As of March 19, all BU events and classes were either canceled or moved to an online format because of the coronavirus. Now, the transition to distance learning during the latter half of the spring semester has extended into the summer.

Certain academic programs, such as the 2020 Summer Research Immersion (SRI) program, have announced their transition to distance learning this summer. The SRI program is dedicated to providing BU students with research experience in the science, technology, engineering and mathematics (STEM) fields. Students enrolled in this summer program typically work alongside faculty to learn research techniques and acquire skills necessary to solve research problems.

Serena Feldman, a junior double-majoring in biology and English, is a former participant in the 2019 SRI program. In the program, Feldman conducted research in ecological genetics that focused on how ecological factors influence the evolutionary trajectory of populations.

Feldman said she feels distance learning takes away from the hands-on laboratory component of SRI.

“I learned so much from being in a research laboratory and practicing research techniques,” Feldman said. “I can’t see how distance learning can replicate that.”

Sam Atkin, a junior majoring in integrative neuroscience, is also a former SRI student. He said he feels a similar way.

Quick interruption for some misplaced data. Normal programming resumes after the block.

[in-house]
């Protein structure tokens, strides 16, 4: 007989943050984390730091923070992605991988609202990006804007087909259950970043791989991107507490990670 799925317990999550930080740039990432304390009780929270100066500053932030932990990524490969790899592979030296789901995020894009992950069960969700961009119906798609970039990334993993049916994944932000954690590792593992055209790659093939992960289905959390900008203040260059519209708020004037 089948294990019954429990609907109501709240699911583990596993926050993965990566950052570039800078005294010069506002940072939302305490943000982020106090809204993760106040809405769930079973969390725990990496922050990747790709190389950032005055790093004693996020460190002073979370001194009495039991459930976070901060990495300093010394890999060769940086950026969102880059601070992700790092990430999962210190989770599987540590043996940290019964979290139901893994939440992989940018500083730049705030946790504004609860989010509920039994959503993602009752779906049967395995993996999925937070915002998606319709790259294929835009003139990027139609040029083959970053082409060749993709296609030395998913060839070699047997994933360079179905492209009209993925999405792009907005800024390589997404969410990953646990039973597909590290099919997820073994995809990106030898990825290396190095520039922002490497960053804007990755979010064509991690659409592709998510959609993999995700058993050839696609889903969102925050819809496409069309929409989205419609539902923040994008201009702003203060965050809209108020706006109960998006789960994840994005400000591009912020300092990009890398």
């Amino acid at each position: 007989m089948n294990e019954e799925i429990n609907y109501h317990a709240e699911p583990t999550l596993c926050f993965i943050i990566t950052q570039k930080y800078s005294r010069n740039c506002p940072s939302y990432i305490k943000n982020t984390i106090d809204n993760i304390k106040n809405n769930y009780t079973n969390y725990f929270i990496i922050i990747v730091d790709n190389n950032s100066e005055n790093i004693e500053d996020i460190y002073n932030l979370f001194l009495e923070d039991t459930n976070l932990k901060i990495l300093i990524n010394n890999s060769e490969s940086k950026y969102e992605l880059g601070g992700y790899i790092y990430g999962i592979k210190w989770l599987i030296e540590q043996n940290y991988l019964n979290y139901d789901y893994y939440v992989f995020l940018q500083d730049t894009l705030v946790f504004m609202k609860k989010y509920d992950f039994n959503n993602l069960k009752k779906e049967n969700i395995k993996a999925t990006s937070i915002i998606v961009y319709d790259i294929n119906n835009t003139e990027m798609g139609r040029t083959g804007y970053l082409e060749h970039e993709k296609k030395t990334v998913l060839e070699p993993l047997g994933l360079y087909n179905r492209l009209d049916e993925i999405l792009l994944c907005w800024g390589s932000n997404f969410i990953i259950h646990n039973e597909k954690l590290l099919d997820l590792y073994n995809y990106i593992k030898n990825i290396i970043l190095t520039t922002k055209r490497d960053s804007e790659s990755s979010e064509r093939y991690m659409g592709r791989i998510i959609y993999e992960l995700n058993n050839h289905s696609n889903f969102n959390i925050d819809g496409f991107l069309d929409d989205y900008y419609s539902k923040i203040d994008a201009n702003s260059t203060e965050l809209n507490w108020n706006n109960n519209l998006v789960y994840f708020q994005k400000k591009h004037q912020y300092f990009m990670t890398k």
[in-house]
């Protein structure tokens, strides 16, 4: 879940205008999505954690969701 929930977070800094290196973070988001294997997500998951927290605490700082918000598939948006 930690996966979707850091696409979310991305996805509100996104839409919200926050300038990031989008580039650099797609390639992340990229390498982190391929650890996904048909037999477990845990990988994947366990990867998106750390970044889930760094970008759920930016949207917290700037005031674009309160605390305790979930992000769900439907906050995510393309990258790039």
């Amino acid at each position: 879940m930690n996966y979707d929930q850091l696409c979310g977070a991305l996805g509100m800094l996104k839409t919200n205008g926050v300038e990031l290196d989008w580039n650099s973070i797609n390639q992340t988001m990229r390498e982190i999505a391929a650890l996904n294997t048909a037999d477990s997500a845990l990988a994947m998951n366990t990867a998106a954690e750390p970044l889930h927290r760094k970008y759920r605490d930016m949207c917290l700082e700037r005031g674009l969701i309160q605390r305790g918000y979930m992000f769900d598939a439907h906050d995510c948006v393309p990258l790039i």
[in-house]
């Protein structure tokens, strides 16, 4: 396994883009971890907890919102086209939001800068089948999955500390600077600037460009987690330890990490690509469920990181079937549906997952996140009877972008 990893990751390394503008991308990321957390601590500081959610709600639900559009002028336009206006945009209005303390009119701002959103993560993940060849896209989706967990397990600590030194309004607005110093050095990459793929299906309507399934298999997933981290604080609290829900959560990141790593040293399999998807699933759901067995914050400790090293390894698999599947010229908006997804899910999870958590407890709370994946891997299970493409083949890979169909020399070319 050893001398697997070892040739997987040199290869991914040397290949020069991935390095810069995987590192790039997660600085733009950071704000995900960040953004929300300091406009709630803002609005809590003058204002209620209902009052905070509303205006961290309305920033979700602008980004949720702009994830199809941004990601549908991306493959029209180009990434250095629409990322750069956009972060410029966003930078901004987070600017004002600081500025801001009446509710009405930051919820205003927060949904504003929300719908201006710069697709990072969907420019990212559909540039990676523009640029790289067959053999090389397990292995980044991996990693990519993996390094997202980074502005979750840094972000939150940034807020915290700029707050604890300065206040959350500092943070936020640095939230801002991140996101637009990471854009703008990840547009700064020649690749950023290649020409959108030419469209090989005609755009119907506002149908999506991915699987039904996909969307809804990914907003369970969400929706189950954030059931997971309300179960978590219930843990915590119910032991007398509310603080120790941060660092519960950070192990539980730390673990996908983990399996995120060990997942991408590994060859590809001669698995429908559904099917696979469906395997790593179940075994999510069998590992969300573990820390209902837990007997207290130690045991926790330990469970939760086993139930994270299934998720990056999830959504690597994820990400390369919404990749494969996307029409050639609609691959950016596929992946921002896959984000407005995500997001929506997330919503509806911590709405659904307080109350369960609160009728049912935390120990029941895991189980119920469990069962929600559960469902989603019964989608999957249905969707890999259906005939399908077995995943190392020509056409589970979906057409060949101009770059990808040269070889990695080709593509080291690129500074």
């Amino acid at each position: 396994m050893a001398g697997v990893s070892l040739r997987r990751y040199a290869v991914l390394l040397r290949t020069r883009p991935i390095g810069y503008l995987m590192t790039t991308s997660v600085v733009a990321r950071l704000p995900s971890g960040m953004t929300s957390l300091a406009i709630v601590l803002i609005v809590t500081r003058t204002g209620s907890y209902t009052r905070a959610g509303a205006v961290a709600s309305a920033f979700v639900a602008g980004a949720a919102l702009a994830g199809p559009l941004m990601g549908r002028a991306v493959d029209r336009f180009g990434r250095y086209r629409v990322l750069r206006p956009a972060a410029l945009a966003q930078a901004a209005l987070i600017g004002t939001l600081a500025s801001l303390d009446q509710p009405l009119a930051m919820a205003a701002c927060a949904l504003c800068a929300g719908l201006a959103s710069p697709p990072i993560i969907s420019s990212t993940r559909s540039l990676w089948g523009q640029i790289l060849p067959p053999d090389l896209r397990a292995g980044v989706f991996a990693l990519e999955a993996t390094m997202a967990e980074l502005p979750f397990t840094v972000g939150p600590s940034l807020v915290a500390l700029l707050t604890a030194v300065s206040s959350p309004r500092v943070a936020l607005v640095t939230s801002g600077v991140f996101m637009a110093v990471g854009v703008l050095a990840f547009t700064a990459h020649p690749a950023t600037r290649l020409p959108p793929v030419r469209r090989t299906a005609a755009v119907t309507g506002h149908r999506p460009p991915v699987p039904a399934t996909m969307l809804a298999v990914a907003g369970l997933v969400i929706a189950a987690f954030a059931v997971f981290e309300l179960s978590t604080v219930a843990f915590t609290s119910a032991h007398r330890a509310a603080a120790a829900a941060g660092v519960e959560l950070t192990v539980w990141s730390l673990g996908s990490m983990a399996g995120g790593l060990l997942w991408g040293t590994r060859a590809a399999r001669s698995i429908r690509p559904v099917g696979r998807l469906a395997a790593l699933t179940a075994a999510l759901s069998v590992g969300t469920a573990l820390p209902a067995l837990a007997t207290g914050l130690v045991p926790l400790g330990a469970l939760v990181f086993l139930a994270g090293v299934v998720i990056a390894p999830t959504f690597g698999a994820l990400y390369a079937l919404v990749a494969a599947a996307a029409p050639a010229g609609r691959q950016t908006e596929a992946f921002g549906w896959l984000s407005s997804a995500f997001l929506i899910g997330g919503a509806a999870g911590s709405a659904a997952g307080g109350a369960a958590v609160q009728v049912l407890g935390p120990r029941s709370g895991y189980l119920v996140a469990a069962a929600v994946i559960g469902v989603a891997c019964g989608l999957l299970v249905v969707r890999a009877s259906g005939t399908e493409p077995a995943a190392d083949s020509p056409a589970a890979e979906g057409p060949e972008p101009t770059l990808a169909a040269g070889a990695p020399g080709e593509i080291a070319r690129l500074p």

“I believe the lab instruction portion of the class will be gutted and a greater emphasis placed on data work and science literacy,” Atkin said.

Lua Lopez Perez, a research assistant professor in the First-year Research Immersion (FRI) program, will be teaching the ecological genetics stream that is offered for the 2020 SRI program. Lopez Perez says she feels that distance learning will be a great opportunity to test new teaching approaches.

“The online format [of] the class will be completely centered in data analysis and result interpretation which are both a pivotal aspect of research,” Lopez Perez said. “This kind of analysis is normally not something students are exposed to during their undergrad and having this skill will help them to find a research position in a lab and apply for research fellowships.”

However, Lopez Perez also acknowledged difficulties associated with distance learning for the summer semester.

“My biggest concern is the part of code troubleshooting,” Lopez Perez said. “Programming is a skill that requires lots of practice and lots of trial and error. Because of this, it can be quite frustrating at times and some students might feel overwhelmed quickly.”

While all academic programs have been transferred to distance learning, the University has yet to announce whether other programs, such as freshman orientation, will also be conducted online. Alyssa Cohen, program coordinator for New Student Programs, said no details have been finalized as of yet, but information regarding summer orientation will be announced after May 15.